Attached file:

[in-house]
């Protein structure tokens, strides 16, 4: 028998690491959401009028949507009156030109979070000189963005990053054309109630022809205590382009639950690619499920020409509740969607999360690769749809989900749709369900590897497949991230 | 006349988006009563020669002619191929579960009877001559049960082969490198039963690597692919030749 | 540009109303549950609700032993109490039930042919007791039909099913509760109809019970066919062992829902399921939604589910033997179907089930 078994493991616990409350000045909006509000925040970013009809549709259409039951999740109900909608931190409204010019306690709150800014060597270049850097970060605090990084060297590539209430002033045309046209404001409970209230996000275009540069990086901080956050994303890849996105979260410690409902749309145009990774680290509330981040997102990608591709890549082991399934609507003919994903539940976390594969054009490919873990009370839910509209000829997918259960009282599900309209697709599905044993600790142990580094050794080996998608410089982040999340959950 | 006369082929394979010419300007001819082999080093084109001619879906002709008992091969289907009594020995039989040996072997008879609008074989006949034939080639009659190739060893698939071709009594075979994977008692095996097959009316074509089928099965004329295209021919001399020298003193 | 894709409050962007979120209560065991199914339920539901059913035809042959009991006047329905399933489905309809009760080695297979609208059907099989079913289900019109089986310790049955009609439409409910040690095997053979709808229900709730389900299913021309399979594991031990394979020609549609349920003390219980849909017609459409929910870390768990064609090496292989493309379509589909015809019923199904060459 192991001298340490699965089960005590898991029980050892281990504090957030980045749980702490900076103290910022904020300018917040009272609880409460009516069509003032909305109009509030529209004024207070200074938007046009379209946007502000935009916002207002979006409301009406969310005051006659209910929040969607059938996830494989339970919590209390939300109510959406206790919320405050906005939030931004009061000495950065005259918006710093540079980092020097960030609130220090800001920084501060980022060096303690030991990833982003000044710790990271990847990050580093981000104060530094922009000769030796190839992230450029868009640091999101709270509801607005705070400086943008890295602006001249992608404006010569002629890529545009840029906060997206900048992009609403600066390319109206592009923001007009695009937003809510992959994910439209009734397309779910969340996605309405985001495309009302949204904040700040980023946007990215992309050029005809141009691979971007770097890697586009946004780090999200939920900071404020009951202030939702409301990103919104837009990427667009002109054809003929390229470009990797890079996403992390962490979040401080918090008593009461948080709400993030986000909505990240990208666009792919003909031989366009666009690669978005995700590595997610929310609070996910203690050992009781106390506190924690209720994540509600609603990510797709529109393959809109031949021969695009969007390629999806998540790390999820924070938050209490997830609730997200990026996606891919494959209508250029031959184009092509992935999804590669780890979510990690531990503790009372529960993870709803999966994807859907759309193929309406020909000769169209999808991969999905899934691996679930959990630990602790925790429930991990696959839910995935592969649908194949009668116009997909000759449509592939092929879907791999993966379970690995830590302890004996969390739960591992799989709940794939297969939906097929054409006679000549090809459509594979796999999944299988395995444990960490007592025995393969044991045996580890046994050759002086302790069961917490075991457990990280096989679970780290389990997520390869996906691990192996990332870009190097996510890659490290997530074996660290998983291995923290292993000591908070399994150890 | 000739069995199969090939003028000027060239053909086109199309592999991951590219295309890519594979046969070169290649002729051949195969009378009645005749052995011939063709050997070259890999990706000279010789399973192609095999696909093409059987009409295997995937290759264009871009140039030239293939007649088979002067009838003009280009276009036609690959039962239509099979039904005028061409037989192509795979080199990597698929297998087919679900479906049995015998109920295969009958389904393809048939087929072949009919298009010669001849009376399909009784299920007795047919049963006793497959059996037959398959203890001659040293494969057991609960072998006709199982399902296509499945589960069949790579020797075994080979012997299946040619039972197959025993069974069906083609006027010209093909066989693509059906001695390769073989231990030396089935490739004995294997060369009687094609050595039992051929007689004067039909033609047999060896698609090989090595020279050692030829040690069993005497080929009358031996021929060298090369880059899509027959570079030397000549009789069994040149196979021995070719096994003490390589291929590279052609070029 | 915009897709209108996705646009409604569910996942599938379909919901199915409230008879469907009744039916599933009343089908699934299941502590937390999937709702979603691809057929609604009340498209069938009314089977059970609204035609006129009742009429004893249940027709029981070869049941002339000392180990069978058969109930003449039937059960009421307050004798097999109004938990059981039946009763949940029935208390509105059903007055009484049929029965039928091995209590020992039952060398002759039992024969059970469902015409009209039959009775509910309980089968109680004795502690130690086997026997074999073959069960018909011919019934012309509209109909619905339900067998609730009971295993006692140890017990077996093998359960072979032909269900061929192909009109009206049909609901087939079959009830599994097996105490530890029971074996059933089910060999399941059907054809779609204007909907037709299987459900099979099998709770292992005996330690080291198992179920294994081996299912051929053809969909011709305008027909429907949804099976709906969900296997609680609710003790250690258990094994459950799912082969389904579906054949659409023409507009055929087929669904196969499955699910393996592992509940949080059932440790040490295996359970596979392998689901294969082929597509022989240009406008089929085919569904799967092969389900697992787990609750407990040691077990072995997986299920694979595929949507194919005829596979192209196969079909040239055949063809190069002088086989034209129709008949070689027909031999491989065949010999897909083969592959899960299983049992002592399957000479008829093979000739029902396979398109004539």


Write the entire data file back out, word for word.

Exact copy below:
[in-house]
């Protein structure tokens, strides 16, 4: 028998690491959401009028949507009156030109979070000189963005990053054309109630022809205590382009639950690619499920020409509740969607999360690769749809989900749709369900590897497949991230 | 006349988006009563020669002619191929579960009877001559049960082969490198039963690597692919030749 | 540009109303549950609700032993109490039930042919007791039909099913509760109809019970066919062992829902399921939604589910033997179907089930 078994493991616990409350000045909006509000925040970013009809549709259409039951999740109900909608931190409204010019306690709150800014060597270049850097970060605090990084060297590539209430002033045309046209404001409970209230996000275009540069990086901080956050994303890849996105979260410690409902749309145009990774680290509330981040997102990608591709890549082991399934609507003919994903539940976390594969054009490919873990009370839910509209000829997918259960009282599900309209697709599905044993600790142990580094050794080996998608410089982040999340959950 | 006369082929394979010419300007001819082999080093084109001619879906002709008992091969289907009594020995039989040996072997008879609008074989006949034939080639009659190739060893698939071709009594075979994977008692095996097959009316074509089928099965004329295209021919001399020298003193 | 894709409050962007979120209560065991199914339920539901059913035809042959009991006047329905399933489905309809009760080695297979609208059907099989079913289900019109089986310790049955009609439409409910040690095997053979709808229900709730389900299913021309399979594991031990394979020609549609349920003390219980849909017609459409929910870390768990064609090496292989493309379509589909015809019923199904060459 192991001298340490699965089960005590898991029980050892281990504090957030980045749980702490900076103290910022904020300018917040009272609880409460009516069509003032909305109009509030529209004024207070200074938007046009379209946007502000935009916002207002979006409301009406969310005051006659209910929040969607059938996830494989339970919590209390939300109510959406206790919320405050906005939030931004009061000495950065005259918006710093540079980092020097960030609130220090800001920084501060980022060096303690030991990833982003000044710790990271990847990050580093981000104060530094922009000769030796190839992230450029868009640091999101709270509801607005705070400086943008890295602006001249992608404006010569002629890529545009840029906060997206900048992009609403600066390319109206592009923001007009695009937003809510992959994910439209009734397309779910969340996605309405985001495309009302949204904040700040980023946007990215992309050029005809141009691979971007770097890697586009946004780090999200939920900071404020009951202030939702409301990103919104837009990427667009002109054809003929390229470009990797890079996403992390962490979040401080918090008593009461948080709400993030986000909505990240990208666009792919003909031989366009666009690669978005995700590595997610929310609070996910203690050992009781106390506190924690209720994540509600609603990510797709529109393959809109031949021969695009969007390629999806998540790390999820924070938050209490997830609730997200990026996606891919494959209508250029031959184009092509992935999804590669780890979510990690531990503790009372529960993870709803999966994807859907759309193929309406020909000769169209999808991969999905899934691996679930959990630990602790925790429930991990696959839910995935592969649908194949009668116009997909000759449509592939092929879907791999993966379970690995830590302890004996969390739960591992799989709940794939297969939906097929054409006679000549090809459509594979796999999944299988395995444990960490007592025995393969044991045996580890046994050759002086302790069961917490075991457990990280096989679970780290389990997520390869996906691990192996990332870009190097996510890659490290997530074996660290998983291995923290292993000591908070399994150890 | 000739069995199969090939003028000027060239053909086109199309592999991951590219295309890519594979046969070169290649002729051949195969009378009645005749052995011939063709050997070259890999990706000279010789399973192609095999696909093409059987009409295997995937290759264009871009140039030239293939007649088979002067009838003009280009276009036609690959039962239509099979039904005028061409037989192509795979080199990597698929297998087919679900479906049995015998109920295969009958389904393809048939087929072949009919298009010669001849009376399909009784299920007795047919049963006793497959059996037959398959203890001659040293494969057991609960072998006709199982399902296509499945589960069949790579020797075994080979012997299946040619039972197959025993069974069906083609006027010209093909066989693509059906001695390769073989231990030396089935490739004995294997060369009687094609050595039992051929007689004067039909033609047999060896698609090989090595020279050692030829040690069993005497080929009358031996021929060298090369880059899509027959570079030397000549009789069994040149196979021995070719096994003490390589291929590279052609070029 | 915009897709209108996705646009409604569910996942599938379909919901199915409230008879469907009744039916599933009343089908699934299941502590937390999937709702979603691809057929609604009340498209069938009314089977059970609204035609006129009742009429004893249940027709029981070869049941002339000392180990069978058969109930003449039937059960009421307050004798097999109004938990059981039946009763949940029935208390509105059903007055009484049929029965039928091995209590020992039952060398002759039992024969059970469902015409009209039959009775509910309980089968109680004795502690130690086997026997074999073959069960018909011919019934012309509209109909619905339900067998609730009971295993006692140890017990077996093998359960072979032909269900061929192909009109009206049909609901087939079959009830599994097996105490530890029971074996059933089910060999399941059907054809779609204007909907037709299987459900099979099998709770292992005996330690080291198992179920294994081996299912051929053809969909011709305008027909429907949804099976709906969900296997609680609710003790250690258990094994459950799912082969389904579906054949659409023409507009055929087929669904196969499955699910393996592992509940949080059932440790040490295996359970596979392998689901294969082929597509022989240009406008089929085919569904799967092969389900697992787990609750407990040691077990072995997986299920694979595929949507194919005829596979192209196969079909040239055949063809190069002088086989034209129709008949070689027909031999491989065949010999897909083969592959899960299983049992002592399957000479008829093979000739029902396979398109004539």